Plant engineered to resist herbicide provokes dispute: Susan Watts examines the arguments over the development of herbicide-resistant crops

ENVIRONMENTAL organisations object to patents on life. Patents were designed to protect inventions - to cover the mousetrap, not the mouse itself, they say.

Their latest dispute is over the first patent to be granted on herbicide-resistant crops. Greenpeace has failed to persuade the European Patent Office to withdraw this patent - granted on plants engineered to resist the Basta herbicide.

The group's main concern is that the herbicide is manufactured by Hoechst, which was granted exclusive rights to exploit the resistant crops. Environmentalists argue that this type of 'monopoly' control over genetic resources should not be trusted to any individual, and certainly not to a multinational corporation.

But Plant Genetic Systems, the Belgian company that filed the original patent and settled the patent deal with Hoechst, argues that since the German company is not a seed company it is not in a position to set up a full monopoly - selling both herbicide-resistant seed and the herbicide. Hoechst would need to strike a development deal with a seed company to create the situation environmentalists fear, the Belgians argue.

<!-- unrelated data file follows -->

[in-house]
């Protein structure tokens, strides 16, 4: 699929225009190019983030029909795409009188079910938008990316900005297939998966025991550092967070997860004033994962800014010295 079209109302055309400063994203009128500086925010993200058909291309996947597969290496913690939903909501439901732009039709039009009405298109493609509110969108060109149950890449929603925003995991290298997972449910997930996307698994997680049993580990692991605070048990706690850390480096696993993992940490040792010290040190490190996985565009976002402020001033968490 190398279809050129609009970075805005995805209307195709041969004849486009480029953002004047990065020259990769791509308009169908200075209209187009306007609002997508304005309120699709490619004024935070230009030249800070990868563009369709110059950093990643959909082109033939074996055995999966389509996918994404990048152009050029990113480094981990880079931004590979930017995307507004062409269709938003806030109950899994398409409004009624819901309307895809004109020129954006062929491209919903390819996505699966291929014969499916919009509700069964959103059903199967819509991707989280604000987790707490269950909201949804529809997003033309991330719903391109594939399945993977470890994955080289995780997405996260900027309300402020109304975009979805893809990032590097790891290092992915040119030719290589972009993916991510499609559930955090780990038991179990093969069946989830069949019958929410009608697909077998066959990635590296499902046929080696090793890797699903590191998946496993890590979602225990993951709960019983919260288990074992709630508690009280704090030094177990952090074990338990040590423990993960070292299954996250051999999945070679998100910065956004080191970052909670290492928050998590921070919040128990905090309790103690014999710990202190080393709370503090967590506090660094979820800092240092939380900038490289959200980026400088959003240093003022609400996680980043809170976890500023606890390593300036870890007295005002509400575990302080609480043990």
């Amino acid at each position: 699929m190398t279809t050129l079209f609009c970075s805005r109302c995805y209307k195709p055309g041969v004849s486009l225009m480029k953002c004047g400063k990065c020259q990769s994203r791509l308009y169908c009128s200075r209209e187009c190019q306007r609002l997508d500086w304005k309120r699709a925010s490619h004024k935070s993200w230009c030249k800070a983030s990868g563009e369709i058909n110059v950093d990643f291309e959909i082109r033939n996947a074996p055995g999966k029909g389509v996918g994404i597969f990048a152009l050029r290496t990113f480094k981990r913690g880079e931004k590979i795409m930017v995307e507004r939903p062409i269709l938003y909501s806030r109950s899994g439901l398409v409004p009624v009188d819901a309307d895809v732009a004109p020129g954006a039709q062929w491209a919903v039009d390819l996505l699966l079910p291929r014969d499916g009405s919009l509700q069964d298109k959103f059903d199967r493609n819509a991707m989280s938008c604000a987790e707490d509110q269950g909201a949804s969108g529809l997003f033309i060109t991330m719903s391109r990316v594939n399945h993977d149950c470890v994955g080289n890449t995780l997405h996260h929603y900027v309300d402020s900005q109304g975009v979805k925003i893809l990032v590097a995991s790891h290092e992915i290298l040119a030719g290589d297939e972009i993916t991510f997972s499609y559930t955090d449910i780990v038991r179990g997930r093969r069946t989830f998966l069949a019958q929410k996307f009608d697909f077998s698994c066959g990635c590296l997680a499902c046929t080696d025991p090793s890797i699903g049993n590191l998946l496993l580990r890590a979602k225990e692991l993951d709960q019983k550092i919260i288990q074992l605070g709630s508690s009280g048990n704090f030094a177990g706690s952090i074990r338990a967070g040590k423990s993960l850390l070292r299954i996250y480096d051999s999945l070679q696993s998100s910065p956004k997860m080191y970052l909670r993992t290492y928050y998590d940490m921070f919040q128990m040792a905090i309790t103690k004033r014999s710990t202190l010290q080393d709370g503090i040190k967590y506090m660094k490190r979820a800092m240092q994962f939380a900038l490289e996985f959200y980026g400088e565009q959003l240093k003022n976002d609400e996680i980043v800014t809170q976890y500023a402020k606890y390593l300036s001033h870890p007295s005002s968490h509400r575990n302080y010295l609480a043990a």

Greenpeace is particularly opposed to the herbicide-resistance patent since it believes it promotes the use of harmful chemicals. Herbicides should be avoided, the group says, because they threaten human health, pollute the environment and risk the planet's natural biodiversity by killing plant species.

Dr Anne-Marie Bouckaert, director of the technology planning and protection division at Plant Genetic Systems (one of the two companies that filed the patent) disagrees. She said: 'Of course that particular herbicide will be used more often, but it will be replacing other herbicides which are more detrimental to the environment.' Greenpeace is also unhappy because conferring Basta resistance on crops involves adding only a single gene, taken from bacteria. The anxiety is that this increases the likelihood of the gene 'escaping' and passing into species via pollen. This would risk the spread of herbicide resistance to weeds, rendering these less easy to control.

Even Dr Bouckaert concedes this point. 'Because the trait is due to one gene it could more easily be transferred to another species,' she said. But she said that PGS was one of the most experienced European companies testing genetically-engineered crops outside the laboratory.

'There may be cross-pollination between wild species and cultured crops, but in practice you see that it occurs in very few cases.'

She added that the fact that the Basta transformation involves only one gene also makes it easier to track the gene if it does jump into other species.